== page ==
South Korea quickly became an industrialized country in the 21st century. With its economic growth came improved infrastructure and healthcare. You don’t need to worry about much when visiting the urban areas of South Korea, but rural areas can still present a few issues. This article will break it all down for you.
You should have all of your routine vaccinations before traveling to South Korea. These would include tetanus, the suite of hepatitis immunizations, measles, mumps and several others. For the full list, please reference our article on travel immunizations here.
Beyond the routine vaccinations, typhoid is also recommended. Typhoid fever is caused by a bacteria that can be contracted through contaminated food and/or drink. If you are eating at restaurants that practice good hygiene, only drinking bottled water in urban areas and keeping your hands washed, you should not have to worry about typhoid at all.
If you are traveling to remote rural areas during the wetter months of the year, then it is also recommended that you get a vaccination for Japanese Encephalitis.
So in summary, this is what you need:
- Routine vaccinations
- Typhoid – particularly if you are traveling to rural areas
- Japanese Encephalitis – particularly if you are traveling to rural areas during wetter parts of the year
Rabies may also be advised if you are planning on having close contact with animals.
Can you drink the tap water in South Korea?
Speaking of drinking water, the jury is still out on tap water in South Korea. While most travelers insist that the water is perfectly safe to drink in Seoul, others have pointed to the fact that certain areas of the city have had persistent problems with contaminants showing up in municipal water. In some cases, the water infrastructure itself – the pipes etc. – have been blamed as the chief culprit.
For our money, it’s best to stick with bottled water or purify your own water (for tips on that, see our articles on water purification here). Of course, if you are going to rural areas, you should not even consider tap water as a source of drinking water.
Mosquitoes, malaria and dengue fever
There are certainly mosquitoes in South Korea. If you’ve been reading the site for a while, you are most likely familiar with Sam’s catastrophic case of cellulitis, which came from a mosquito bite. The more important question, however, concerns the ability of mosquitoes to transmit infectious diseases in South Korea.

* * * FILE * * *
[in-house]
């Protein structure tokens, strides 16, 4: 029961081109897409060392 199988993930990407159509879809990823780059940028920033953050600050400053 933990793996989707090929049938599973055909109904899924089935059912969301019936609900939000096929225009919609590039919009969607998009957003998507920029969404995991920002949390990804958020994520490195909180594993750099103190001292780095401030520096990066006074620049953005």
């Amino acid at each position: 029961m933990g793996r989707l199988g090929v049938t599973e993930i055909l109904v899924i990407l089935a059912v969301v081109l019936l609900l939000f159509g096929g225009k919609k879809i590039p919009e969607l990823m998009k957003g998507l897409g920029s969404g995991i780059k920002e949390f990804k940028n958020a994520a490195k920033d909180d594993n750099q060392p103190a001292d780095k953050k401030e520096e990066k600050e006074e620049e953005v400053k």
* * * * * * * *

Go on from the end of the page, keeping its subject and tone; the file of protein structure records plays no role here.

Climactic conditions preclude dengue from being endemic to South Korea. In other words, the latitude and winters are such that dengue-transmitting mosquitoes cannot survive year-round. That said, there is always a possible risk as dengue is endemic in other countries in Asia, and international travel can encourage its transmission across borders.
Most travelers to South Korea do not need to worry about malaria. However, during the wetter parts of the year between March and December, a doctor at a travel health clinic may advise prophylactics if you are visiting certain provinces, such as Incheon and Kangwon-do. Schedule an appointment at a travel health clinic and explain exactly where you will be visiting in order to get qualified advice on whether or not you need to take prophylactics.
Regardless of whether you take prophylactics or not, please read our article detailing advice for choosing mosquito repellant.
MERS in South Korea
An outbreak earlier this year (2015) caused a sharp decline in tourism. However, as of this writing, the outbreak has been brought under control. For general information on MERS, please see our article here. Before traveling, tune into the World Health Organization or the CDC to see if there are any outbreaks or particular warnings. In the age of global travel, a disease outbreak can start anywhere. This should not keep you from traveling. Rather, pay attention to the news before your trip, and stay informed.
For more info on staying healthy when visiting South Korea, check out this article from the CDC. If you have any South Korea travel health tips of your own, please share them in the comments below.